Functional as the Enemy of Fair: Seizing the Moment for Rights-Based Abortion Reform in Aotearoa

by | Jul 21, 2021

author profile picture

About Stephanie Slader and Kelle Howson

Stephanie Slader is a Researcher in the Labour Leader’s Office, New Zealand Parliament. This was written in a personal capacity. Dr Kelle Howson is a postdoctoral researcher on the Fairwork project. She is a development geographer interested in how ethical certification is reshaping governance and power relations in global networks.

Aotearoa New Zealand is often cited (with varying degrees of romanticism) as a light of liberal progressivism. It is therefore perhaps surprising that a legal framework which criminalised abortion endured in Aotearoa until 2020.

Prior to 2020, abortion was relatively accessible within Aotearoa’s health system. Between 1980 and 2019, on average, 15.2 per thousand people were accessing safe abortion services each year due to the increasingly liberal regime that had taken root beneath the country’s restrictive legislation. While abortion remained a crime, and its provision carried degrading conditionalities, the uneasy status quo of widespread access to abortion served to suppress pressure for change.

Abortion was previously governed by the Crimes Act 1961, and the Contraception, Sterilisation and Abortion Act 1977.These required those seeking abortions to gain the approval of two consultants, under a limited set of grounds.

This framework was restrictive by design. Despite a new era of pro-choice feminism sweeping the country in the 1970s, with the Women’s Liberation Movement revolutionising ideas around reproductive rights, the long period of conservatism that preceded it remained deeply entrenched in Aotearoa’s overwhelmingly male House of Representatives.

The abortion rights struggle entered a new phase following the 1977 legislation. While there was an initial spike in activism, the issue fell from the headlines and the fierce conflict that had characterised the decade came to a close. Those left fighting for people to have the freedom to control their own reproductive lives were forced to refocus their attention on new legal tussles.

Challenges to the new abortion regime were relentless, particularly as, over time, tension grew between the statute on the books and the more liberal interpretation taken in clinics. Injunctions were sought to stop abortion procedures from going ahead, the validity of abortion licences were challenged, as was the lawfulness of abortion approvals.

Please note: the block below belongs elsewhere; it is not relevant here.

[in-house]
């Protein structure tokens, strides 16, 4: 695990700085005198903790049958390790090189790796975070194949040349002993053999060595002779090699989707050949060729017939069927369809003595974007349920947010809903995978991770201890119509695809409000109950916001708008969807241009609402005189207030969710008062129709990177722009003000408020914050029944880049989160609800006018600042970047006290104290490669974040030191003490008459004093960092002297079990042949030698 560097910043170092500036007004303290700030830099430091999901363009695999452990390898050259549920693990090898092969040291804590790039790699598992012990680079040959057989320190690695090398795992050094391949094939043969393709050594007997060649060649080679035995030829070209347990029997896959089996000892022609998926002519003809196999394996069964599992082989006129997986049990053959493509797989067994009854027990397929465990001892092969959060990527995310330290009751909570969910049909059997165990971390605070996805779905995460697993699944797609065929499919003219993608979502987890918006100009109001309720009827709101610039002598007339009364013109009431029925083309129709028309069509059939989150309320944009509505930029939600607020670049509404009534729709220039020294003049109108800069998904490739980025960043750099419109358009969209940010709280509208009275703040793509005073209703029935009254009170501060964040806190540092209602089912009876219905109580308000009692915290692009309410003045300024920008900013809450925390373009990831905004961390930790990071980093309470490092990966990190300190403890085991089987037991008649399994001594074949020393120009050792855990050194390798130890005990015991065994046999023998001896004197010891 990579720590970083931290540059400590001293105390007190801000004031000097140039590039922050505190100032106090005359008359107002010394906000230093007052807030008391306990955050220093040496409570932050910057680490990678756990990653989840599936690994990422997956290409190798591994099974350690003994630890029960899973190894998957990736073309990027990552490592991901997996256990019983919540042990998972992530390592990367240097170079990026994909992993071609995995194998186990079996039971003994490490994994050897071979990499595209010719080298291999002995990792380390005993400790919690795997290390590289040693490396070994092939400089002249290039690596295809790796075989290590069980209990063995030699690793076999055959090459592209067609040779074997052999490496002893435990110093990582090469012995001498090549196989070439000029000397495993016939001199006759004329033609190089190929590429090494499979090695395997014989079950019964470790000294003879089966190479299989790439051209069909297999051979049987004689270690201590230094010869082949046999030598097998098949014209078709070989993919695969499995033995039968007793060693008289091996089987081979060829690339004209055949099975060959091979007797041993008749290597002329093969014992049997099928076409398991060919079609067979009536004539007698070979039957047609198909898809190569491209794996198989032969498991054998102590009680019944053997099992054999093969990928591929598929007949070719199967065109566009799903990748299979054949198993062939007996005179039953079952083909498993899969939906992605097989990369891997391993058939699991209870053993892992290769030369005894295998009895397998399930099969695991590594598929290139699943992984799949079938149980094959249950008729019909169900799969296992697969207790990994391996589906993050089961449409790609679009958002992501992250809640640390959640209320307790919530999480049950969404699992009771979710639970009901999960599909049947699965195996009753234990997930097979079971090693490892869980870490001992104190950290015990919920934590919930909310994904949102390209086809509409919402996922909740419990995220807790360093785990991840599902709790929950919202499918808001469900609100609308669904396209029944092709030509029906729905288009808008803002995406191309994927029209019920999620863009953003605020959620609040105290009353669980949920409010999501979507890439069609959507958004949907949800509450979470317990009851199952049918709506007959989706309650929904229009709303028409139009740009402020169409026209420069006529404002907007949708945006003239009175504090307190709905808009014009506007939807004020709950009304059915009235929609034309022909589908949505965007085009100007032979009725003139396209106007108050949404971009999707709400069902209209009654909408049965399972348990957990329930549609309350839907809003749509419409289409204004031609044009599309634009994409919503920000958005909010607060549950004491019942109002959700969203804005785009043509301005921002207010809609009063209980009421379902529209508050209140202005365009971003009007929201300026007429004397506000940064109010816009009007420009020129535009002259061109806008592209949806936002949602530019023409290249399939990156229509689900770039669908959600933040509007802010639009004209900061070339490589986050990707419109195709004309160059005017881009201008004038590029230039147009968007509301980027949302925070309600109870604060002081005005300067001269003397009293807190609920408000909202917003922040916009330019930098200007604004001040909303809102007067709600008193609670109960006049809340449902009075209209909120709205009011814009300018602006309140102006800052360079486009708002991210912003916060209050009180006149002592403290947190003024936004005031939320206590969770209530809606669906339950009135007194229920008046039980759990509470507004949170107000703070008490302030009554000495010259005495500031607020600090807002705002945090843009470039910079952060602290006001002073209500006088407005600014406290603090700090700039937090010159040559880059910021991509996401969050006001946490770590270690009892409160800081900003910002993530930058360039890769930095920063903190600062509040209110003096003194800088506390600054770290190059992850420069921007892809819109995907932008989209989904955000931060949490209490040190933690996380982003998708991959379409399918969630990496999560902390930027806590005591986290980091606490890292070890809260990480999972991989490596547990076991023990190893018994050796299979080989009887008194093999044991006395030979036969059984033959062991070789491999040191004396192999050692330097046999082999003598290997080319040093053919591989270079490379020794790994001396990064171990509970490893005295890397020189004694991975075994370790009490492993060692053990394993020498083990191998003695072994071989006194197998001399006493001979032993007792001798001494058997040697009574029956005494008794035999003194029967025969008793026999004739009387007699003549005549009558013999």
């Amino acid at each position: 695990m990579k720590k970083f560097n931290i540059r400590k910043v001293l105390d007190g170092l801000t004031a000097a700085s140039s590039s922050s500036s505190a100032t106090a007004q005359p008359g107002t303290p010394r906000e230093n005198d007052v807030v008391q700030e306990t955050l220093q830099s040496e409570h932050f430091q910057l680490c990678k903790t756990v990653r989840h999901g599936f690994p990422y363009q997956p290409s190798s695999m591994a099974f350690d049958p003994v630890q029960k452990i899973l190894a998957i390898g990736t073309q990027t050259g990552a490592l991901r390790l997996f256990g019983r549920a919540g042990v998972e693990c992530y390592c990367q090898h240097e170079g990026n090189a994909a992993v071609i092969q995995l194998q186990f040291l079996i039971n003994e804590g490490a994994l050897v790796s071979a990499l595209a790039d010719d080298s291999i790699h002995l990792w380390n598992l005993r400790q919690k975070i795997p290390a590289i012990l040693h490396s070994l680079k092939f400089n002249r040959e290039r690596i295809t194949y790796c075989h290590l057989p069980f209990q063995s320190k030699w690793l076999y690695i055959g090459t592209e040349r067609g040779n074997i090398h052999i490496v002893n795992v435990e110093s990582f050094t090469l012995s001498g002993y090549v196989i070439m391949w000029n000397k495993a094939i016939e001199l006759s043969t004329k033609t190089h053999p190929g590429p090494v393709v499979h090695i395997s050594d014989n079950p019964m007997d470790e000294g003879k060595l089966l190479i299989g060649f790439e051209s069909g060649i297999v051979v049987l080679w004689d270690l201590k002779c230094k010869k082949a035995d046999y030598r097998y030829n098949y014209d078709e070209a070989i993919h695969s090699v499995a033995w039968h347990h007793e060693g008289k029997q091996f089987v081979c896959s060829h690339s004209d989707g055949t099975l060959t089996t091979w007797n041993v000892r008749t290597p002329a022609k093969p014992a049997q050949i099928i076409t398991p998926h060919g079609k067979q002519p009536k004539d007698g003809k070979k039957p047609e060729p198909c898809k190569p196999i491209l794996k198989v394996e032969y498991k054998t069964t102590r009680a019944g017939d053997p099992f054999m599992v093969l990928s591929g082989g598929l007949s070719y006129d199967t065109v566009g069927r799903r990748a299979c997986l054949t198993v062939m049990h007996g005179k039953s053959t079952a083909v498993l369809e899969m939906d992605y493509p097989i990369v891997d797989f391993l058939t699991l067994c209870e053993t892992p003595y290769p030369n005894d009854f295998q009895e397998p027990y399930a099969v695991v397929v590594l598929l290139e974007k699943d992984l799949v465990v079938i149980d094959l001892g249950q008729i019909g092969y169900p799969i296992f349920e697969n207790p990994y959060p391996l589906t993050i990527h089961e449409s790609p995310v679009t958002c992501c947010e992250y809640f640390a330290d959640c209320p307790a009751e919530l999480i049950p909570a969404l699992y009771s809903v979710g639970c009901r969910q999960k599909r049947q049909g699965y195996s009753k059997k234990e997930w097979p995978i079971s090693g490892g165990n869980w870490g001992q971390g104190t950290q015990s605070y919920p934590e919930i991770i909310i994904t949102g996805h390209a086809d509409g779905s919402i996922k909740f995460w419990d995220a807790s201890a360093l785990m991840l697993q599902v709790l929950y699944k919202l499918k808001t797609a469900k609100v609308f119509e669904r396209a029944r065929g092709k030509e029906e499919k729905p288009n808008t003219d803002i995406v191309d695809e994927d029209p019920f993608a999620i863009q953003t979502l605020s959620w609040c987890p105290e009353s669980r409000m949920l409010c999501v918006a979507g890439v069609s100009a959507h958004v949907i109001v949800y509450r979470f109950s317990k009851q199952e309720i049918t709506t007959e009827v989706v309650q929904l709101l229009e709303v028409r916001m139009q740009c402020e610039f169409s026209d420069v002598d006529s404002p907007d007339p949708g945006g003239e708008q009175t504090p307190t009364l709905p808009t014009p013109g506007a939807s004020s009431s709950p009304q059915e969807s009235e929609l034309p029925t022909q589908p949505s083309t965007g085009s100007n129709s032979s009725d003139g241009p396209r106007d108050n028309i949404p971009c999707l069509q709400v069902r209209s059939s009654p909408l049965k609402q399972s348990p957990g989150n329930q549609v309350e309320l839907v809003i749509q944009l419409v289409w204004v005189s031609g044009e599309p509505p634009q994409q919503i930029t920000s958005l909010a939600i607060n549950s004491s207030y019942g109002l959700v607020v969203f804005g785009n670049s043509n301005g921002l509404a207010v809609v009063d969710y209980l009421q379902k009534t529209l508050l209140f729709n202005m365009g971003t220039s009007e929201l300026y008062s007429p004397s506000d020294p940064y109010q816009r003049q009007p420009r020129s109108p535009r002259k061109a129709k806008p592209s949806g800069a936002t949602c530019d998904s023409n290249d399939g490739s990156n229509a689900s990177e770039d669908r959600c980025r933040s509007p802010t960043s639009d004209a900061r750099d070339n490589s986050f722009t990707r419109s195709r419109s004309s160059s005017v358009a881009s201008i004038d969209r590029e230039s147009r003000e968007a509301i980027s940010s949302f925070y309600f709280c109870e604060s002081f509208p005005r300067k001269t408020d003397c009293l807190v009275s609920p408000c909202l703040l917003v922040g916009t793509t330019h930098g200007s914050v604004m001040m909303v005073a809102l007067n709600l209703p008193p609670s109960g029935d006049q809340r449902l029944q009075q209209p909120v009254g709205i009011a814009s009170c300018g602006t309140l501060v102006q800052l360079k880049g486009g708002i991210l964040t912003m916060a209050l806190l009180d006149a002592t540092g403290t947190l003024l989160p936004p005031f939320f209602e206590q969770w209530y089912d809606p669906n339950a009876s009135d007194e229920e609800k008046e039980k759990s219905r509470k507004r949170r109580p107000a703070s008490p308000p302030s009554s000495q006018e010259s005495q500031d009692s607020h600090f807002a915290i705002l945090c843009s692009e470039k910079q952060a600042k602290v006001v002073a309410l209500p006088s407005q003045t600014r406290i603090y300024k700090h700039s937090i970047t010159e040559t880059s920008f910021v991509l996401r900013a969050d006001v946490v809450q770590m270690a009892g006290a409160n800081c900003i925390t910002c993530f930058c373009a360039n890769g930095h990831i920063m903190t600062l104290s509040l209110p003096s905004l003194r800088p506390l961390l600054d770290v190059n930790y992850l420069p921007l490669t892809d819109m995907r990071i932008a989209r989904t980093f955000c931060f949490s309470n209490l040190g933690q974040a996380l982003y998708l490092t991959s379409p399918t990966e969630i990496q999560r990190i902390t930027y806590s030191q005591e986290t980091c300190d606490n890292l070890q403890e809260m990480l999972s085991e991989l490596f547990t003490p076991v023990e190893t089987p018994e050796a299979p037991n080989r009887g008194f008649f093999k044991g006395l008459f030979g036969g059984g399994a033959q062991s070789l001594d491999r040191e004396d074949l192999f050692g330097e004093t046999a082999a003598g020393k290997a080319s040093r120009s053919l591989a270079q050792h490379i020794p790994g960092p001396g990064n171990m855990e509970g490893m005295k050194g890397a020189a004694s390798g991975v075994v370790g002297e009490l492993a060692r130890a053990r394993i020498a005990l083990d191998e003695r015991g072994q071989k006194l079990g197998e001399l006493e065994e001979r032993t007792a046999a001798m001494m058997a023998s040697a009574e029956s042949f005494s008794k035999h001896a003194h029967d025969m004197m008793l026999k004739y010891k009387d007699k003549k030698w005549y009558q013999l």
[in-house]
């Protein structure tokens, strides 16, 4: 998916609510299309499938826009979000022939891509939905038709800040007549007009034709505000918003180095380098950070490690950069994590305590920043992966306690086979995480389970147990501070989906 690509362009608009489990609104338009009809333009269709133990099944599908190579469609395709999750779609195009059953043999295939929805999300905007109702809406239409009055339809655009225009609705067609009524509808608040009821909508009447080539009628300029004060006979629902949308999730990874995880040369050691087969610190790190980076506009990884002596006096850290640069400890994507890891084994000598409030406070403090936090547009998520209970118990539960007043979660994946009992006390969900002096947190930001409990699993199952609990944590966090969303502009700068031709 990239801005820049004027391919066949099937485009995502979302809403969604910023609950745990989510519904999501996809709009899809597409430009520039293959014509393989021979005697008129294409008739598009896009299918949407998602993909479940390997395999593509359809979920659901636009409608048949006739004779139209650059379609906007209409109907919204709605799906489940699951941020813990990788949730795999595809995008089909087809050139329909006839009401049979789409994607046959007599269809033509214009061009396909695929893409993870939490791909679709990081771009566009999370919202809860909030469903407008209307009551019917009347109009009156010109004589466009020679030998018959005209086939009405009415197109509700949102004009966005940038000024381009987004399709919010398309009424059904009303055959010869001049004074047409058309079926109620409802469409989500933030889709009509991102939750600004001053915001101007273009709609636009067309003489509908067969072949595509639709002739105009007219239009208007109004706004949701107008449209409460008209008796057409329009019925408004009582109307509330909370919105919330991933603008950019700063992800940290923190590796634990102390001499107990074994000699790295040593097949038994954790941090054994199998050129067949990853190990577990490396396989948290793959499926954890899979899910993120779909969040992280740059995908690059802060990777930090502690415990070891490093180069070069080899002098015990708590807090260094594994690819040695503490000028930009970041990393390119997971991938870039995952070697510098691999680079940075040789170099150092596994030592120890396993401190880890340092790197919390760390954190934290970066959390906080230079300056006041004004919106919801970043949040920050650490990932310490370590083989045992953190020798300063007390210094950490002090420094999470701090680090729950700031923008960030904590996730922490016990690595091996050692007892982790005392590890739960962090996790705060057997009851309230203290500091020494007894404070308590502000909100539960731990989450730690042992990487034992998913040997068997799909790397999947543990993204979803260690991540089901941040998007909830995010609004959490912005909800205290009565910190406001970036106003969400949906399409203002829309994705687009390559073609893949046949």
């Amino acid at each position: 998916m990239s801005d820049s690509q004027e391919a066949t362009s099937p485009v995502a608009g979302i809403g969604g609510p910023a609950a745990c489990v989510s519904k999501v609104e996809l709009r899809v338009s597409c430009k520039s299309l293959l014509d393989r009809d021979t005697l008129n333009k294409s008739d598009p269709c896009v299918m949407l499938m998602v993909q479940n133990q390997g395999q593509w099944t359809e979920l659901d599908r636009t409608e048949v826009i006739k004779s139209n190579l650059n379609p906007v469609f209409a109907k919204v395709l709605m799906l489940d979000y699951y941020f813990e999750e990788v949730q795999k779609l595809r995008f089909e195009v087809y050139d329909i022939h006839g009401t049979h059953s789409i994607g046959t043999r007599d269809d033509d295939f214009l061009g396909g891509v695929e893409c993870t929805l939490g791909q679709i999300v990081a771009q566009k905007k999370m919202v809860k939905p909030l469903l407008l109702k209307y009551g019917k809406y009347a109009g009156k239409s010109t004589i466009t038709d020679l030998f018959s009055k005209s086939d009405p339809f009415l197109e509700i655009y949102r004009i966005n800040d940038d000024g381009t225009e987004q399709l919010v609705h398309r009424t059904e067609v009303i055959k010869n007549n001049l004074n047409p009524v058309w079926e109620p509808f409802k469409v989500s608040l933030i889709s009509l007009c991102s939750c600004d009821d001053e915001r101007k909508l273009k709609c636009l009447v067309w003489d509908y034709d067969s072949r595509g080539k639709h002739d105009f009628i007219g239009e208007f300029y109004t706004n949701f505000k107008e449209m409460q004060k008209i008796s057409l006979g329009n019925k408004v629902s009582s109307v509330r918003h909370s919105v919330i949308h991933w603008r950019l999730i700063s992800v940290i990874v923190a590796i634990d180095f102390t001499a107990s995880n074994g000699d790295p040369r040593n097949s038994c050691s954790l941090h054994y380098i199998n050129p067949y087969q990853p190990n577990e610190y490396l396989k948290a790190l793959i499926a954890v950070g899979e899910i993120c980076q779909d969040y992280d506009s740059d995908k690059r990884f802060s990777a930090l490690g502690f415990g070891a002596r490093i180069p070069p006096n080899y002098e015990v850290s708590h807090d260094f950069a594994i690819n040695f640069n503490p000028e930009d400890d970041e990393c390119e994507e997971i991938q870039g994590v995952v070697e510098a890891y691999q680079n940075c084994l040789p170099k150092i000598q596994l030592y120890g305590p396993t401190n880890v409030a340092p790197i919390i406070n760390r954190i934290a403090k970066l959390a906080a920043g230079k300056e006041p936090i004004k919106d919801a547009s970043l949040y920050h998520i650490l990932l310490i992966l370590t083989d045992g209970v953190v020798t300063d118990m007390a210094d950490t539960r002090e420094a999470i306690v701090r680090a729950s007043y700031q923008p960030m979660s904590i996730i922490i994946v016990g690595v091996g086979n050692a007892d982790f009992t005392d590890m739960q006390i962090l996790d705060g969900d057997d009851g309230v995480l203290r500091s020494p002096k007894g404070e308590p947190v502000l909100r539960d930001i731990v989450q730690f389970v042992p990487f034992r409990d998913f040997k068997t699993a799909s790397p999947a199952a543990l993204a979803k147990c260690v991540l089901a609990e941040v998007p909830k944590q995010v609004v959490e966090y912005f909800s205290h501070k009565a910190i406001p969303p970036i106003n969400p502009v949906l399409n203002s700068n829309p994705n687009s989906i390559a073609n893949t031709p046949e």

In 1982, Wall v Livingston became pivotal in securing access to abortion services. Wall, a pro-life paediatrician, sought a review of the decision to authorise an abortion for a 15-year-old girl, arguing that the consultants had acted in bad faith. Wall’s claim was dismissed and despite continued challenges, the case protected the independence of certifying consultants to make decisions without interference.

With access to abortion services relatively secure following the 1982 decision – and a subsequent Supreme Court ruling in 2012 on the Abortion Supervisory Committee’s powers – many were reluctant to push for legislative improvements, concerned that previous advances might be clawed back.

While the situation was unquestionably better than it could be, the framework itself remained punitive and paternalistic. Abortions were only permissible on the grounds of considerable danger to a woman’s mental health or to her life. By 2012, 98 percent of  abortions were being approved under the ‘mental health’ grounds in the Crimes Act.

In 2017, following a briefing by the Abortion Supervisory Committee, abortion law reform appeared back in public debate. This coincided with the 2017 election which witnessed a political shakeup, following a near-decade of centre-right neoliberalism. Although the Committee had called for modest changes to modernise the legislation’s language, it became apparent that public opinion had shifted and so had political appetite for progressive change, with Labour Leader Jacinda Ardern pledging to decriminalise abortion if elected.

Three years later, in what many hope is the conclusion of Aotearoa’s contentious abortion rights struggle, under Ardern – now our Prime Minister – the Abortion Legislation Bill was passed, bringing in a legal framework that treats abortion as a health issue.

This was an overdue step towards safe and equitable reproductive healthcare, and a symbolic victory for pregnant persons who are no longer forced to choose between committing a crime or the indignity of being forced to attest, truly or falsely, to the deleterious impact of having a child on their mental health.

There is a sense that this reform would have happened sooner or later, with pro-choice activism gaining momentum. However, the general functional availability of abortion services had long served as a bastion against fair liberalisation and the status quo could quite easily have persisted for much longer.

Aotearoa’s abortion law reform, then, can be considered deeply connected to the moment surrounding Ardern’s election and the feminist momentum that accompanied it. But it should also be directly credited to decades of grassroots campaigning for reproductive rights which made it possible for the political moment to be seized.

This post forms part of the Abortion Law Reform 2020: Where, How and Why blog series. 




Share this:

Related Content


Submit a Comment